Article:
To add color to digital images made with the QX3 microscope, use colored gels with the filter holder attachment for the light pipes illustrated in Figure 3. Depending upon the optical density of the dyes used to fabricate the gels, the light intensity will fall somewhat when gels are added. We have measured the illumination intensity using the four most common colors: red, green, blue, and yellow. The results are presented in Table 2.

Table 2
Illumination Intensity by Gel Filter Color (Lumens)
Voltage % Red
(x 10-2) L
(x 10-2) L
(x 10-2) L
(x 10-2) L
10 0.93 0.11 0.32 1.35
20 1.00 0.14 0.39 1.61
30 1.06 0.16 0.47 1.91
40 1.20 0.22 0.56 2.38
50 1.44 0.25 0.70 2.94
60 1.71 0.35 0.87 3.61
70 2.02 0.43 1.06 4.41
80 2.38 0.51 1.20 5.37
90 2.79 0.65 1.44 6.52
100 3.26 0.75 1.71 7.53

It is evident from the data in Table 2 that the green filter has the greatest optical density and passes the least amount of light, while the yellow filter has the least density and passes the greatest amount of light. Colored gels are very useful in adding color using the reflected light Rheinberg illumination technique with both transparent and opaque specimens. If two light pipes are being used with different colored gels, it is important to ensure that the optical densities of both filters are approximately matched, otherwise the filter with least density will far overpower the one with the most optical density and its color will saturate the specimen.

Quartz-halogen light sources are expensive and unavailable to most children. There are a number of good alternatives to auxiliary illumination, which are available at most department stores. High-intensity desk lamps are usually very compact and can be useful in providing auxiliary illumination.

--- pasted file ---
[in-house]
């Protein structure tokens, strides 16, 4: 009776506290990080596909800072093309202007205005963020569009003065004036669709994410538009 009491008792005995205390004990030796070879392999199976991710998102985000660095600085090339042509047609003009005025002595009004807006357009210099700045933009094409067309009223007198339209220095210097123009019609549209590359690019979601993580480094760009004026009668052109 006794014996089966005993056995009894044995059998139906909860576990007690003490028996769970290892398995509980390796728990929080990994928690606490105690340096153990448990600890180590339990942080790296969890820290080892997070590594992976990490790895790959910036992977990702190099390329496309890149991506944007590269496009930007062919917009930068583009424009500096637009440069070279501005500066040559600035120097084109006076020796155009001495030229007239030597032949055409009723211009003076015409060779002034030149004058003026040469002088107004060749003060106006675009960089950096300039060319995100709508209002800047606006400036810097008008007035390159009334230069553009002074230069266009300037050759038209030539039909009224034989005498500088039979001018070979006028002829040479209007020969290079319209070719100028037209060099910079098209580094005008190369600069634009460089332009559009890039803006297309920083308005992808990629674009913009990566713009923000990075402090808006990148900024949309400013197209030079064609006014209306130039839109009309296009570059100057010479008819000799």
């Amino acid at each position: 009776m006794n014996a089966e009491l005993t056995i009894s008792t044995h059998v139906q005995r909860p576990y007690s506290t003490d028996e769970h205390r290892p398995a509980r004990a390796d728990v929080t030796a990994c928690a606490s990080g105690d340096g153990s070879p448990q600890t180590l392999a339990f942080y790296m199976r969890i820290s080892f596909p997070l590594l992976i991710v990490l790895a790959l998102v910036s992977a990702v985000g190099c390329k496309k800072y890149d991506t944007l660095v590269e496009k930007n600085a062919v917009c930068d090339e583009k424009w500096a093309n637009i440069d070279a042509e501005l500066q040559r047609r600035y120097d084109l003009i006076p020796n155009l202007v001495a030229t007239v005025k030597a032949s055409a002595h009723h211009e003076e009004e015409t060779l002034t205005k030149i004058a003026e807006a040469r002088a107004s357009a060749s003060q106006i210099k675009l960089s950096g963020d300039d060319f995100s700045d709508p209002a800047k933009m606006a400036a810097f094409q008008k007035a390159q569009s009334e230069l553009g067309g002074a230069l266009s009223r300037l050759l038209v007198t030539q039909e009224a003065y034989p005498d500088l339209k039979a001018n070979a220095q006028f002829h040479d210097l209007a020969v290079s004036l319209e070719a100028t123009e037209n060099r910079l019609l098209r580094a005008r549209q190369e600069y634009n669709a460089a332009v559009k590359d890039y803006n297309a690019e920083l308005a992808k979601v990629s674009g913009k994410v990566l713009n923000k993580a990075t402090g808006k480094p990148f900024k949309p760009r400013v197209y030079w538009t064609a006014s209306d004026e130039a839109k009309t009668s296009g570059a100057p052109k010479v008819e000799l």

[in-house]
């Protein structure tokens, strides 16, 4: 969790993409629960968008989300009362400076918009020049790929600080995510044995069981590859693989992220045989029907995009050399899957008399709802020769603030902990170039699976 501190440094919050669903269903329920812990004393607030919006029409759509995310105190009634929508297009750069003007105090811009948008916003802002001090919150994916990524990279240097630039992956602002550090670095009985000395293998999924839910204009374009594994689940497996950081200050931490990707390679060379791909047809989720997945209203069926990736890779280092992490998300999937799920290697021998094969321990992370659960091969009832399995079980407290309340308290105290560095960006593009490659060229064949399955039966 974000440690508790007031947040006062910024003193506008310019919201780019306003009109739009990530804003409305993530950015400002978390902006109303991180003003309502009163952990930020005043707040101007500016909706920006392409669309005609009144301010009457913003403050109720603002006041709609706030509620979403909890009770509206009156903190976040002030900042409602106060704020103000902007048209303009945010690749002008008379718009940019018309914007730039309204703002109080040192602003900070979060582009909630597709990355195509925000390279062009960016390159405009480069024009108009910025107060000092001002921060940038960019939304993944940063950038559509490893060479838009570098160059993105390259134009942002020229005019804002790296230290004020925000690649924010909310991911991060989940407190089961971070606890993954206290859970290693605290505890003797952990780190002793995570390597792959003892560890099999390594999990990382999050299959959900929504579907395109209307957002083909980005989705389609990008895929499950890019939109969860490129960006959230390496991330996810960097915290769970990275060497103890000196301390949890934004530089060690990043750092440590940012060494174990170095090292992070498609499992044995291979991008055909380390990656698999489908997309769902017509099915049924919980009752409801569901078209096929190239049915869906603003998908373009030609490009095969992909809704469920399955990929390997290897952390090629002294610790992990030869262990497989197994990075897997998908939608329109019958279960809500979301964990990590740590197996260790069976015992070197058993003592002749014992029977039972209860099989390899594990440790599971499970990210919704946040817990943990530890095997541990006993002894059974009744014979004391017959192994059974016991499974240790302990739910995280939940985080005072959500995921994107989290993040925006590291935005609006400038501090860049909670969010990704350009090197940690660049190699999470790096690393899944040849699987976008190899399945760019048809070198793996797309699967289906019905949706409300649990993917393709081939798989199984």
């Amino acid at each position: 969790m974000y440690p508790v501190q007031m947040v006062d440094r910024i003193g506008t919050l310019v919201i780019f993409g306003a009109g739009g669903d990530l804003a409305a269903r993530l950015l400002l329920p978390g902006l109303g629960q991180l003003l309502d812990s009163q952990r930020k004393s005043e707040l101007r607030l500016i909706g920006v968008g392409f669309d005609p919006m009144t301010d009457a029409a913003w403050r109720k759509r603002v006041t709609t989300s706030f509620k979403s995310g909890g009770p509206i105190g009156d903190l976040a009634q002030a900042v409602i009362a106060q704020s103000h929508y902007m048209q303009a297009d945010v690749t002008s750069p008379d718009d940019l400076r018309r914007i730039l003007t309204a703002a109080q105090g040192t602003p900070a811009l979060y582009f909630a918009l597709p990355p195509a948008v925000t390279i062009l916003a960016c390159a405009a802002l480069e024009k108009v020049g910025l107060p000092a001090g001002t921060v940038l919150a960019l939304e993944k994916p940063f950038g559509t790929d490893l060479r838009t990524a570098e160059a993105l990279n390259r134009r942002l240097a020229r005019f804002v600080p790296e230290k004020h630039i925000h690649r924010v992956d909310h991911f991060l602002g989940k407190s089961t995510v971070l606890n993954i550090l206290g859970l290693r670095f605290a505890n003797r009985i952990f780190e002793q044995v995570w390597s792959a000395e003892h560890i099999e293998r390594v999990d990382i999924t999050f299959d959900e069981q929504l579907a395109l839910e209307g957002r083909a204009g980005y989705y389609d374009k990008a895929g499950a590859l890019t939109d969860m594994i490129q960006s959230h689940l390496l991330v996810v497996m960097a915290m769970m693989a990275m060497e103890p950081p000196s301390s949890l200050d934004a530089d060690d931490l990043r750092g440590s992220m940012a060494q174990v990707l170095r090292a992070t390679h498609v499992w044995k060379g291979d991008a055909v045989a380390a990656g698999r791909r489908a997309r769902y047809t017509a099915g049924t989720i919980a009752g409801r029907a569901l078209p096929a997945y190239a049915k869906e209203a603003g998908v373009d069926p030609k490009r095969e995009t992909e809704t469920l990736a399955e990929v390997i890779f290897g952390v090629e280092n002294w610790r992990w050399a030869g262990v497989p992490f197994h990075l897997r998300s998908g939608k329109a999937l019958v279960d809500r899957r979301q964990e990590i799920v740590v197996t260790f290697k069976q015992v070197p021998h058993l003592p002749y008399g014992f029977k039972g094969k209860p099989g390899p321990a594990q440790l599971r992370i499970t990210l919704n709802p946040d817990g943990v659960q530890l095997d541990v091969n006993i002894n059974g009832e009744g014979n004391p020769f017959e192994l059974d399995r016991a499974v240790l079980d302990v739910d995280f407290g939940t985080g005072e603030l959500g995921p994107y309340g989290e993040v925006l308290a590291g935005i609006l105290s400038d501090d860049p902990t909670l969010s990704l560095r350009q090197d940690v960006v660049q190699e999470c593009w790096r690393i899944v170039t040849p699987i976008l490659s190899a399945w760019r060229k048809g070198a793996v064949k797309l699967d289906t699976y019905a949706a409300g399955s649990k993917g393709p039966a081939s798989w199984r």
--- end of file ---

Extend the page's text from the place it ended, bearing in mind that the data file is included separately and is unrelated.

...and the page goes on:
The QX3 microscopes illustrated in Figure 5 are receiving assistance by common household auxiliary illumination sources. The high-intensity Tensor-style desk lamp is equipped with a low wattage tungsten-halide lamp that has a color spectrum very similar to the quartz-halogen illuminator and the native QX3 lamps. Many varieties of these lamps have adjustable voltages that allow the user to select between a limited number of intensity choices. Desk lamps are perfectly adequate for a number of applications that take advantage of enhanced reflected brightfield illumination at a fraction of the cost of the quartz-halogen systems. Because of the diffuse nature of the illumination provided by these lamps, they are of little use for transmitted light microscopy.

The QX3 microscope can be adapted for transmitted light using the common Mini Maglite flashlights available in most department stores. These miniature flashlights have a 2 centimeter reflector and will produce concentrated illumination when pointed into a quarter- to half-inch hole drilled in the substage mixing chamber. There are probably other flashlight models that can be substituted for the Mini Maglite when using this technique.

Finally, the common Snakelite flashlights, with a flexible base, provide a convenient and easy method for producing auxiliary illumination for reflected light microscopy. Although these flashlights do not provide the illumination intensity of their more expensive counterparts, they are widely available and usually cost less than $20 in most department stores.

It is important to remember that providing proper specimen illumination is the key to high-quality digital imaging with an optical microscope. Auxiliary illumination, regardless of the source, will improve the performance of the Intel Play QX3 microscope and allow anyone to produce the best quality digital images that are possible with the limited optics of this microscope.